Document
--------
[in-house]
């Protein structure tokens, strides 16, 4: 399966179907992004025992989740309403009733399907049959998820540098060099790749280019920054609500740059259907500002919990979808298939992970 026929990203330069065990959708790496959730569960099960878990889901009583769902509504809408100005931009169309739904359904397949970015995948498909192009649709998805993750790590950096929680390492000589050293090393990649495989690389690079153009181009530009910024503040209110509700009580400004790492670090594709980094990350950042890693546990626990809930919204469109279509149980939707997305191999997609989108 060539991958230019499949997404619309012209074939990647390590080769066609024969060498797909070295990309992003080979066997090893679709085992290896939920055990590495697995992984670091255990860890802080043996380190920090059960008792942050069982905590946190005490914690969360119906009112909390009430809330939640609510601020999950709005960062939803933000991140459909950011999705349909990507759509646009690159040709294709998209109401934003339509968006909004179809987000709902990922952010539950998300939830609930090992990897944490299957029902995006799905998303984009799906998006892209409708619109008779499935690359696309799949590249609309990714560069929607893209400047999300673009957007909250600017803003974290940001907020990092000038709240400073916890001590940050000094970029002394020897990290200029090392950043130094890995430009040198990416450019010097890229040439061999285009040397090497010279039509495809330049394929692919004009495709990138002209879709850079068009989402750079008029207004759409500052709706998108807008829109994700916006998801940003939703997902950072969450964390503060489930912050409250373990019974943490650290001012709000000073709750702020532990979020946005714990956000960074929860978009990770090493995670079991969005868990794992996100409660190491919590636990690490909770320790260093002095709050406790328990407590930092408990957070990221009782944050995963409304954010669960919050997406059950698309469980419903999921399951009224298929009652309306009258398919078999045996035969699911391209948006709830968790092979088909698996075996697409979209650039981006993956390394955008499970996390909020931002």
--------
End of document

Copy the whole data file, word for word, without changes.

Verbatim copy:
[in-house]
């Protein structure tokens, strides 16, 4: 399966179907992004025992989740309403009733399907049959998820540098060099790749280019920054609500740059259907500002919990979808298939992970 026929990203330069065990959708790496959730569960099960878990889901009583769902509504809408100005931009169309739904359904397949970015995948498909192009649709998805993750790590950096929680390492000589050293090393990649495989690389690079153009181009530009910024503040209110509700009580400004790492670090594709980094990350950042890693546990626990809930919204469109279509149980939707997305191999997609989108 060539991958230019499949997404619309012209074939990647390590080769066609024969060498797909070295990309992003080979066997090893679709085992290896939920055990590495697995992984670091255990860890802080043996380190920090059960008792942050069982905590946190005490914690969360119906009112909390009430809330939640609510601020999950709005960062939803933000991140459909950011999705349909990507759509646009690159040709294709998209109401934003339509968006909004179809987000709902990922952010539950998300939830609930090992990897944490299957029902995006799905998303984009799906998006892209409708619109008779499935690359696309799949590249609309990714560069929607893209400047999300673009957007909250600017803003974290940001907020990092000038709240400073916890001590940050000094970029002394020897990290200029090392950043130094890995430009040198990416450019010097890229040439061999285009040397090497010279039509495809330049394929692919004009495709990138002209879709850079068009989402750079008029207004759409500052709706998108807008829109994700916006998801940003939703997902950072969450964390503060489930912050409250373990019974943490650290001012709000000073709750702020532990979020946005714990956000960074929860978009990770090493995670079991969005868990794992996100409660190491919590636990690490909770320790260093002095709050406790328990407590930092408990957070990221009782944050995963409304954010669960919050997406059950698309469980419903999921399951009224298929009652309306009258398919078999045996035969699911391209948006709830968790092979088909698996075996697409979209650039981006993956390394955008499970996390909020931002």